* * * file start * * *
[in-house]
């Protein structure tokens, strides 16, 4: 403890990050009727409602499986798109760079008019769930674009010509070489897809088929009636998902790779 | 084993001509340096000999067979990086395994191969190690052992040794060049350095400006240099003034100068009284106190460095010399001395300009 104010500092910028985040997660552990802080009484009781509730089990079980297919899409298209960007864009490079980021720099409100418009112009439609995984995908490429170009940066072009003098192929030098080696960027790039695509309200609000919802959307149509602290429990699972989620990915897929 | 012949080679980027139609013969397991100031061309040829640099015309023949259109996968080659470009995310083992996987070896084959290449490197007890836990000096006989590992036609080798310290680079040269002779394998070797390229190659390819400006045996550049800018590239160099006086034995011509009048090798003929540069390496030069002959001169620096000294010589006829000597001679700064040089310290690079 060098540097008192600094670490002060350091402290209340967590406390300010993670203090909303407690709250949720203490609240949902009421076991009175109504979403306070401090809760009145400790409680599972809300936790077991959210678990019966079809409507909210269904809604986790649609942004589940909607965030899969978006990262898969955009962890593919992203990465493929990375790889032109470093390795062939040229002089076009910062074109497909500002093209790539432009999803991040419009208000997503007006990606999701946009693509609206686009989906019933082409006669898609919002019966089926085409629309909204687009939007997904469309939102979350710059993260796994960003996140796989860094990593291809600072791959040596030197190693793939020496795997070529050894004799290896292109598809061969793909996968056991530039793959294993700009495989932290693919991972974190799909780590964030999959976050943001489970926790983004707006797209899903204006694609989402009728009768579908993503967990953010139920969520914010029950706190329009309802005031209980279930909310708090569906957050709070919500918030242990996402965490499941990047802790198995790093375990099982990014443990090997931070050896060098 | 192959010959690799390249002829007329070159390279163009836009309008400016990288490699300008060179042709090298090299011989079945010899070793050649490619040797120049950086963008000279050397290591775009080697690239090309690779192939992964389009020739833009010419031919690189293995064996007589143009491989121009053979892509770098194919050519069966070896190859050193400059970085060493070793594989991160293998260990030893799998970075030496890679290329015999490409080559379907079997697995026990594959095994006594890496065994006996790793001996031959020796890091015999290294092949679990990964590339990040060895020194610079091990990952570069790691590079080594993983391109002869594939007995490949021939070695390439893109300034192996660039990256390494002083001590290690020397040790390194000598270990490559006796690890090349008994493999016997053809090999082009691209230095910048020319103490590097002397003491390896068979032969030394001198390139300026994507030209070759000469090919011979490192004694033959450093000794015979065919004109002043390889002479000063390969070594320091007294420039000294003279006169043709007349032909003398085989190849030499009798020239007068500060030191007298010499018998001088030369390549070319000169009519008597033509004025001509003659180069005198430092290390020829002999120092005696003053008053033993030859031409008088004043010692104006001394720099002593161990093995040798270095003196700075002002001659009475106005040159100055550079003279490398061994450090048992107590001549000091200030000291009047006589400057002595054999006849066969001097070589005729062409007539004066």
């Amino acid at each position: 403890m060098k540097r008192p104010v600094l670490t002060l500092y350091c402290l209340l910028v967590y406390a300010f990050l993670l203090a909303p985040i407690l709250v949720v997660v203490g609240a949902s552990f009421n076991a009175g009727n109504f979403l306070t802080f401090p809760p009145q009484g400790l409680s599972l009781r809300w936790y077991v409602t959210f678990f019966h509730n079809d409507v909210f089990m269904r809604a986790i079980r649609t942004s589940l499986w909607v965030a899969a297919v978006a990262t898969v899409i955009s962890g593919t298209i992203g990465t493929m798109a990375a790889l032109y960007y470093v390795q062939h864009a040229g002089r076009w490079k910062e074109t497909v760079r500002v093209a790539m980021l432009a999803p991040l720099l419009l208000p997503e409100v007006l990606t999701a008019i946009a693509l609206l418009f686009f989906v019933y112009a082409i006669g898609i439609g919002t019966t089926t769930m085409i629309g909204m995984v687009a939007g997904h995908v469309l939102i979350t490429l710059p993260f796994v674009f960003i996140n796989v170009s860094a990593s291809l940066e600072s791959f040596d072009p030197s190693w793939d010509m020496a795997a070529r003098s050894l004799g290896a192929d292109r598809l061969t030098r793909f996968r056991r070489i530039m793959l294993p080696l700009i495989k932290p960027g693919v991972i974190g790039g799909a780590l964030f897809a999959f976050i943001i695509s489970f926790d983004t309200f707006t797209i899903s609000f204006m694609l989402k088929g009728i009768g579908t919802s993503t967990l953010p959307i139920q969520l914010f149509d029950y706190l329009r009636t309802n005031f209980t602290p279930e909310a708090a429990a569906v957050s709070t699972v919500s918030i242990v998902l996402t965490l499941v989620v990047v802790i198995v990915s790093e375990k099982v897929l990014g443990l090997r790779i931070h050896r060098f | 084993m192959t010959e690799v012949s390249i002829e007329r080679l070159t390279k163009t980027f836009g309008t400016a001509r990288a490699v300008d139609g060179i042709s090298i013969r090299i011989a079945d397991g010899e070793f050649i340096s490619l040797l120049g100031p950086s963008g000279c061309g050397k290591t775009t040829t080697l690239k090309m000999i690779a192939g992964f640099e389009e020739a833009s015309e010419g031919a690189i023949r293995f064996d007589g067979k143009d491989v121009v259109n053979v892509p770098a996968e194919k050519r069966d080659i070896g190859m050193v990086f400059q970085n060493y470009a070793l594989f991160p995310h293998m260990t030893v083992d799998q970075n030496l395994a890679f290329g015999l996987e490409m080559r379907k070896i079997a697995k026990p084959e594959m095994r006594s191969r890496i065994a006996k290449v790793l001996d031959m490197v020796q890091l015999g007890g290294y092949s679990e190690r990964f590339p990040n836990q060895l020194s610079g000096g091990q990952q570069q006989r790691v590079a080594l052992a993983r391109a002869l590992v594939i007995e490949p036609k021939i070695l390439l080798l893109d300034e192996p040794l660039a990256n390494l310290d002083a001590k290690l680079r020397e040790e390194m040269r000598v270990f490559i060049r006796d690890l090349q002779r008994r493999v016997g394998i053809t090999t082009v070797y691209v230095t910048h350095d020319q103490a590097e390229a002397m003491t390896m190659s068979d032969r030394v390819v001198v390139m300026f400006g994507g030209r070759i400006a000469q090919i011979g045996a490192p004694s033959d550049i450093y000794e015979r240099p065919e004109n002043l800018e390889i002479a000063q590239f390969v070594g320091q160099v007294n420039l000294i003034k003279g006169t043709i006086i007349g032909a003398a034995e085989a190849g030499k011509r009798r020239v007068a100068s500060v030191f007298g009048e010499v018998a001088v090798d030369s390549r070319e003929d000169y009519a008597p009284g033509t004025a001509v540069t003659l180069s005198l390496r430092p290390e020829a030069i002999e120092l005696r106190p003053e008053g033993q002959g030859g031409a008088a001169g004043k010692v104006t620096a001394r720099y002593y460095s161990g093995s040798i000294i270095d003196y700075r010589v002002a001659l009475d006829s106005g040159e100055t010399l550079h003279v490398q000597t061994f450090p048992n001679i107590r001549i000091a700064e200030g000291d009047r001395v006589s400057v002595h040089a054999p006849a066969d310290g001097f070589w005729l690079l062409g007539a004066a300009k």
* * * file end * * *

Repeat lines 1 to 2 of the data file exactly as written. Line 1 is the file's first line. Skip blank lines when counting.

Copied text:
[in-house]
């Protein structure tokens, strides 16, 4: 403890990050009727409602499986798109760079008019769930674009010509070489897809088929009636998902790779 | 084993001509340096000999067979990086395994191969190690052992040794060049350095400006240099003034100068009284106190460095010399001395300009 104010500092910028985040997660552990802080009484009781509730089990079980297919899409298209960007864009490079980021720099409100418009112009439609995984995908490429170009940066072009003098192929030098080696960027790039695509309200609000919802959307149509602290429990699972989620990915897929 | 012949080679980027139609013969397991100031061309040829640099015309023949259109996968080659470009995310083992996987070896084959290449490197007890836990000096006989590992036609080798310290680079040269002779394998070797390229190659390819400006045996550049800018590239160099006086034995011509009048090798003929540069390496030069002959001169620096000294010589006829000597001679700064040089310290690079 060098540097008192600094670490002060350091402290209340967590406390300010993670203090909303407690709250949720203490609240949902009421076991009175109504979403306070401090809760009145400790409680599972809300936790077991959210678990019966079809409507909210269904809604986790649609942004589940909607965030899969978006990262898969955009962890593919992203990465493929990375790889032109470093390795062939040229002089076009910062074109497909500002093209790539432009999803991040419009208000997503007006990606999701946009693509609206686009989906019933082409006669898609919002019966089926085409629309909204687009939007997904469309939102979350710059993260796994960003996140796989860094990593291809600072791959040596030197190693793939020496795997070529050894004799290896292109598809061969793909996968056991530039793959294993700009495989932290693919991972974190799909780590964030999959976050943001489970926790983004707006797209899903204006694609989402009728009768579908993503967990953010139920969520914010029950706190329009309802005031209980279930909310708090569906957050709070919500918030242990996402965490499941990047802790198995790093375990099982990014443990090997931070050896060098 | 192959010959690799390249002829007329070159390279163009836009309008400016990288490699300008060179042709090298090299011989079945010899070793050649490619040797120049950086963008000279050397290591775009080697690239090309690779192939992964389009020739833009010419031919690189293995064996007589143009491989121009053979892509770098194919050519069966070896190859050193400059970085060493070793594989991160293998260990030893799998970075030496890679290329015999490409080559379907079997697995026990594959095994006594890496065994006996790793001996031959020796890091015999290294092949679990990964590339990040060895020194610079091990990952570069790691590079080594993983391109002869594939007995490949021939070695390439893109300034192996660039990256390494002083001590290690020397040790390194000598270990490559006796690890090349008994493999016997053809090999082009691209230095910048020319103490590097002397003491390896068979032969030394001198390139300026994507030209070759000469090919011979490192004694033959450093000794015979065919004109002043390889002479000063390969070594320091007294420039000294003279006169043709007349032909003398085989190849030499009798020239007068500060030191007298010499018998001088030369390549070319000169009519008597033509004025001509003659180069005198430092290390020829002999120092005696003053008053033993030859031409008088004043010692104006001394720099002593161990093995040798270095003196700075002002001659009475106005040159100055550079003279490398061994450090048992107590001549000091200030000291009047006589400057002595054999006849066969001097070589005729062409007539004066």